It’s been a few months since Hill embarrassed his district and the state by joking about killing gays — on tape, no less. Though calls for him to resign have died down, though his antics were likely the driving force behind House Speaker José Oliva removing him from the House Public Integrity and Ethics Committee. In the months since the incident — which was, frankly, par for course for the House District 1 Republican — he’s raised less than $3,000. His primary challenger, Michelle Lynn Salzman, has raised $7,500 and received another $10,000 worth of in-kind support since she entered the race after the tape came out. Have Panhandle Republicans move on, or are they finally done with the inflammatory lawmaker? 

What’s the ceiling for Allison Tant?

Looking at Tant’s fundraising numbers, most would guess she was running in one of the most competitive races in the state. Through eight months on the campaign trail, Tant has raised well over $200,000 in hard money. She has about $210,000 of that money in the bank with another $15,000 stashed away in her political committee. And that for a House District 9, a Democratic stronghold. Will the former FDP chair’s money machine keep chugging along? Every month it does, the likelihood of her drawing a legitimate primary challenger shrink.

Is Chuck Clemons ready for a major challenge?

Gainesville Democrat Kayser Enneking filed for House District 21 this week, and, assuming she’s the nominee to face off against Clemons, she’ll be the toughest opponent he’s faced in his political career. His fundraising operation hadn’t gotten into full gear by the end of August — his last report showed him with about $26,600 banked. But given Enneking’s proven track record as a fundraiser, and the district’s penchant for voting blue in statewide elections, he’ll need to get rolling to hold onto his seat.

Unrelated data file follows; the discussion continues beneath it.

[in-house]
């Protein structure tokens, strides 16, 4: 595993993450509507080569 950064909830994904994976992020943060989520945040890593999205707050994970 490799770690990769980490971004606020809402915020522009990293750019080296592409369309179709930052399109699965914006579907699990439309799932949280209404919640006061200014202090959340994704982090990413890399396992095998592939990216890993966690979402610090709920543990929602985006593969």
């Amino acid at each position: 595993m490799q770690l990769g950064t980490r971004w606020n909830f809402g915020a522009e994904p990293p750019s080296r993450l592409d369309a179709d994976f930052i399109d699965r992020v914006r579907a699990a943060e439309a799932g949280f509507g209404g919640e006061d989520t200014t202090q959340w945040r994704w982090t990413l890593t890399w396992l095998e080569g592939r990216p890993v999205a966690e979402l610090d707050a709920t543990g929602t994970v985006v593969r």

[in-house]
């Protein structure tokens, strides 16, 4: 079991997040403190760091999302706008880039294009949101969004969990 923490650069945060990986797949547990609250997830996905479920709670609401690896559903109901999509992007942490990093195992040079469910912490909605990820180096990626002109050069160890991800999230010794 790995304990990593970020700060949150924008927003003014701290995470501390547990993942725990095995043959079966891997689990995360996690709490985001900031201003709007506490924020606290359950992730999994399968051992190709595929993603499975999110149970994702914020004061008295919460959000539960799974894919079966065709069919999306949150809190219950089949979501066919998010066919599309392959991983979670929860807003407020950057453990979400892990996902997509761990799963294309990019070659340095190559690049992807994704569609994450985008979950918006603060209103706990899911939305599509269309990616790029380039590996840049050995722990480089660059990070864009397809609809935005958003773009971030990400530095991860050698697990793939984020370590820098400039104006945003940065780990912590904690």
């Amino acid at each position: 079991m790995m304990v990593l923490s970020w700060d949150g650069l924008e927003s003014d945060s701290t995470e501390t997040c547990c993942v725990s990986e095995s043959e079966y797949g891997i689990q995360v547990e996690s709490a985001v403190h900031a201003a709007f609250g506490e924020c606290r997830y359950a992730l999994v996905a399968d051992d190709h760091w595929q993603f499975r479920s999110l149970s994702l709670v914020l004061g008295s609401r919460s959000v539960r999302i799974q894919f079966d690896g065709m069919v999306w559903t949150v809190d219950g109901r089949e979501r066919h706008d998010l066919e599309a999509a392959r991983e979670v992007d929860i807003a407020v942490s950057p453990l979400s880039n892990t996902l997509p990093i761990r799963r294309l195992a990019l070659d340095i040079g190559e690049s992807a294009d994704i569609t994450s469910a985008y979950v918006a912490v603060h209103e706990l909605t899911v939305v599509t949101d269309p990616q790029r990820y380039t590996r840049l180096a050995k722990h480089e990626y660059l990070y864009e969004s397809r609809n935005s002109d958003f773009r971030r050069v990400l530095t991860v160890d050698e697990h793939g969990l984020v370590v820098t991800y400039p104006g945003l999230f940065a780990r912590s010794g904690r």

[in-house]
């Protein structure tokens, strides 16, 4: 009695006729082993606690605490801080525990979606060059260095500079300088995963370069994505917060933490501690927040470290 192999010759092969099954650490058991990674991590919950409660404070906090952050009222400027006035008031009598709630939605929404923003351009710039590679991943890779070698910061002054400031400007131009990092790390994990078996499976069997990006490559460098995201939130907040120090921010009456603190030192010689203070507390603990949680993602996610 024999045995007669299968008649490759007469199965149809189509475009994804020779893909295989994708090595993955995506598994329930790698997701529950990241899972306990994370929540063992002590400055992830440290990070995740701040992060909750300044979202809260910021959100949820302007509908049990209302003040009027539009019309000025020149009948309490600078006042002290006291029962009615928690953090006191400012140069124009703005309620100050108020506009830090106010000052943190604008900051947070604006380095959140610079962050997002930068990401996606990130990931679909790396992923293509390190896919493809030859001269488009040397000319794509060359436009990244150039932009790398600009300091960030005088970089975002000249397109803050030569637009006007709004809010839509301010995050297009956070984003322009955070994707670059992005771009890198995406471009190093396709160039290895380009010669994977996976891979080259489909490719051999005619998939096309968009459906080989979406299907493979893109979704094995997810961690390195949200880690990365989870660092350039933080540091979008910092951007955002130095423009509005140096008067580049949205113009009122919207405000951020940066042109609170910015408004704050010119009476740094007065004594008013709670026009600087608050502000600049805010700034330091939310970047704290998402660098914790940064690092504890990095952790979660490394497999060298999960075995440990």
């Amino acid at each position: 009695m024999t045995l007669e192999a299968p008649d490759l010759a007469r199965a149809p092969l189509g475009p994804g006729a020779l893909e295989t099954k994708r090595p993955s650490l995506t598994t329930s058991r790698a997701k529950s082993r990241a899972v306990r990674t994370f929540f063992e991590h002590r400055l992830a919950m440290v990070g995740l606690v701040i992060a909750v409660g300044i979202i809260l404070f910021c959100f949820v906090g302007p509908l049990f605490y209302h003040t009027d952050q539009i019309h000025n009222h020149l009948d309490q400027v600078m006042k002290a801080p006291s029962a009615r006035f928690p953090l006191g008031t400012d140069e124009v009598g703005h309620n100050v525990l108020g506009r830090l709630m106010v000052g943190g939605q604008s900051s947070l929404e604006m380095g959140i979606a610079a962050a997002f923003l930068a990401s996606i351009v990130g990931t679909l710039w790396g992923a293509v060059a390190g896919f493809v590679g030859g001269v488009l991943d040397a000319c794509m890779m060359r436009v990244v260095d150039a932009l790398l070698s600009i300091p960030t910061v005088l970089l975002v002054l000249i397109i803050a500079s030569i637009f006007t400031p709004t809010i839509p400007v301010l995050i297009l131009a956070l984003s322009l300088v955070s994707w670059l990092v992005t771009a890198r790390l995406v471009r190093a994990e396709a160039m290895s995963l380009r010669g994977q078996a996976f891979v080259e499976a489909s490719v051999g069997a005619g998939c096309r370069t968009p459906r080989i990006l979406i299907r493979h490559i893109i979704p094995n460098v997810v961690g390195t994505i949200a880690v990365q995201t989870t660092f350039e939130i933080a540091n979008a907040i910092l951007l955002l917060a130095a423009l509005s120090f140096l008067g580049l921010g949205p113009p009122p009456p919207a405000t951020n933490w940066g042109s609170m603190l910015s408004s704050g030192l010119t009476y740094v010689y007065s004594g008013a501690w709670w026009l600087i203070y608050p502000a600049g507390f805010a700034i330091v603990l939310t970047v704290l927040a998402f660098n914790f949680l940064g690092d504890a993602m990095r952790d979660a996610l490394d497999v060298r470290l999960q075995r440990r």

Will Joe Harding or Floyd Russell have a breakout month in HD 22?

The race to replace term-limited Rep. Charlie Stone in House District 22 is down to two candidates, at least for now. Through August, Republicans Harding and Russell have been neck-and-neck, with the former boasting an $84,000 war chest to the latter’s $79,000. Of note: Harding’s advantage is helped out by $14,000 in candidate loans. About the only clear advantage in the two-way race is the endorsements Harding has been able to net, which include Levy County Tax Collector Linda Fugate and Republican Rep. Stan McClain, who represents neighboring House District 23. Will boost Harding in his outside fundraising efforts, or will Russell keep trucking along without whipping out his own checkbook.

Who’ll break the deadlock in HD 27?

Of the three Republicans running for House District 27, Webster Barnaby and Erika Benfield have been the standouts. Benfield leads with more than $55,000 in the bank, though it took $25,000 in candidate loans to get her there. Barnaby’s raked in nearly as much — $53,595 — all of it from donors. The third GOP hopeful, Zenaida Denizac, is far behind; though with about $16,000 on hand, she can’t be totally written off yet. At some point, one of the three looking to replace term-limited Rep. David Santiago will need to pull ahead to make it through the three-way primary. There’s less than a year to go before then, so now seems like the best time to do it.

Who’s crazy enough to contribute to Anthony Sabatini?

From his love of blackface, to his fondness for Confederate statues and his desire to let anybody carry a gun around without a permit, Sabatini is about as cogent a politician as Mike Hill. As of August, those extreme positions hadn’t translated to a healthy campaign fund — his $6,800 in the bank is among the lowest of all incumbent lawmakers. Still, his only challenger is Democratic candidate Ryan Morales, who’s shown nothing of note in his campaign reports. 

Peter Schorsch

Peter Schorsch is the President of Extensive Enterprises Media and is the publisher of, INFLUENCE Magazine, and Sunburn, the morning read of what’s hot in Florida politics. Previous to his publishing efforts, Peter was a political consultant to dozens of congressional and state campaigns, as well as several of the state’s largest governmental affairs and public relations firms. Peter lives in St. Petersburg with his wife, Michelle, and their daughter, Ella. Follow Peter on Twitter @PeterSchorschFL.